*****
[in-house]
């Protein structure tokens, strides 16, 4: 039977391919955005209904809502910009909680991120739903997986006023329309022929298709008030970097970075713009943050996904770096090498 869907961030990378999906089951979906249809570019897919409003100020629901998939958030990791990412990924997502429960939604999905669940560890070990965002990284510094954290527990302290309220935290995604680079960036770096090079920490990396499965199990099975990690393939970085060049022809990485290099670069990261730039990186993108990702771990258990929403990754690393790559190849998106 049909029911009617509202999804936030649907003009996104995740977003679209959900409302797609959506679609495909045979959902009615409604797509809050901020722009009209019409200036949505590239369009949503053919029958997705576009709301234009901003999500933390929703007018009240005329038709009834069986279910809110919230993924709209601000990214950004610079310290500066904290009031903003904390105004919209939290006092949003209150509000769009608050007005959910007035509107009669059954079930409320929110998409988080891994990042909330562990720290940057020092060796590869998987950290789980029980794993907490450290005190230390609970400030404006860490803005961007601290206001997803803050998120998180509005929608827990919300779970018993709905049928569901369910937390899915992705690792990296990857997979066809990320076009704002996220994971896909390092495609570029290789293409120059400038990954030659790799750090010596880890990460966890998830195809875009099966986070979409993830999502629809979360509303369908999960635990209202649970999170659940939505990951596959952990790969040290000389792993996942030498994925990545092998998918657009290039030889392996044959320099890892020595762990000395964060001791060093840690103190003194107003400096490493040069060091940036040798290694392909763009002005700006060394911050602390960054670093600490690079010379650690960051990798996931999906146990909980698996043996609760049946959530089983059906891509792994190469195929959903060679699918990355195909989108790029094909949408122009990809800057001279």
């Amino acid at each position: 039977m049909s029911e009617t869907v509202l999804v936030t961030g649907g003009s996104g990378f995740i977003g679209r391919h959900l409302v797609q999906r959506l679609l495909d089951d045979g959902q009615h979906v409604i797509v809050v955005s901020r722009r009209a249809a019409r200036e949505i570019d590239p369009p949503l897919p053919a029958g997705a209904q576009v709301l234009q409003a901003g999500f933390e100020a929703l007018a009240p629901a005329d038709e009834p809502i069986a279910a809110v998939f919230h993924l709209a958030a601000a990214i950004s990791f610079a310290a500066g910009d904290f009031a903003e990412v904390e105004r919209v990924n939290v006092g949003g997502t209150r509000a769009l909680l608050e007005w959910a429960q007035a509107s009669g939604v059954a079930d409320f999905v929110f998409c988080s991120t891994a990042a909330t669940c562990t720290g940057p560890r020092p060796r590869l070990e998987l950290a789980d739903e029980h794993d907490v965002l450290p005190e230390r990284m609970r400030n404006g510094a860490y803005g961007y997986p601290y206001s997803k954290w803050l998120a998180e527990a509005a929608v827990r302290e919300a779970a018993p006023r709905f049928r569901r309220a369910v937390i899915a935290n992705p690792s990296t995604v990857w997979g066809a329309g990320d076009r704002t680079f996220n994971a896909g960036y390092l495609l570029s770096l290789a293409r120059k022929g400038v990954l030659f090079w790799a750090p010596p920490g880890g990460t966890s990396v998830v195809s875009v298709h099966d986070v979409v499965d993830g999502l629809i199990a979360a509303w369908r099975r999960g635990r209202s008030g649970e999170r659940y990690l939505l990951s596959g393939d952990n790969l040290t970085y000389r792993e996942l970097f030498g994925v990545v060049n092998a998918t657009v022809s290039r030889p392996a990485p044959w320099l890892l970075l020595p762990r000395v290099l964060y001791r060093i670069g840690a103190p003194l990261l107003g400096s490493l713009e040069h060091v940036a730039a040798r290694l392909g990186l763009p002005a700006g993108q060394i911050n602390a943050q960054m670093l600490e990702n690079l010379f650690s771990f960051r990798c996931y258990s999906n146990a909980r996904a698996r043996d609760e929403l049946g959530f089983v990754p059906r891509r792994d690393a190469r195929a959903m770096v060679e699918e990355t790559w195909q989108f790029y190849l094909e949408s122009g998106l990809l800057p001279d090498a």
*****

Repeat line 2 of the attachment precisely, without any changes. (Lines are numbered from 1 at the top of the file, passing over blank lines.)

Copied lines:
């Protein structure tokens, strides 16, 4: 039977391919955005209904809502910009909680991120739903997986006023329309022929298709008030970097970075713009943050996904770096090498 869907961030990378999906089951979906249809570019897919409003100020629901998939958030990791990412990924997502429960939604999905669940560890070990965002990284510094954290527990302290309220935290995604680079960036770096090079920490990396499965199990099975990690393939970085060049022809990485290099670069990261730039990186993108990702771990258990929403990754690393790559190849998106 049909029911009617509202999804936030649907003009996104995740977003679209959900409302797609959506679609495909045979959902009615409604797509809050901020722009009209019409200036949505590239369009949503053919029958997705576009709301234009901003999500933390929703007018009240005329038709009834069986279910809110919230993924709209601000990214950004610079310290500066904290009031903003904390105004919209939290006092949003209150509000769009608050007005959910007035509107009669059954079930409320929110998409988080891994990042909330562990720290940057020092060796590869998987950290789980029980794993907490450290005190230390609970400030404006860490803005961007601290206001997803803050998120998180509005929608827990919300779970018993709905049928569901369910937390899915992705690792990296990857997979066809990320076009704002996220994971896909390092495609570029290789293409120059400038990954030659790799750090010596880890990460966890998830195809875009099966986070979409993830999502629809979360509303369908999960635990209202649970999170659940939505990951596959952990790969040290000389792993996942030498994925990545092998998918657009290039030889392996044959320099890892020595762990000395964060001791060093840690103190003194107003400096490493040069060091940036040798290694392909763009002005700006060394911050602390960054670093600490690079010379650690960051990798996931999906146990909980698996043996609760049946959530089983059906891509792994190469195929959903060679699918990355195909989108790029094909949408122009990809800057001279």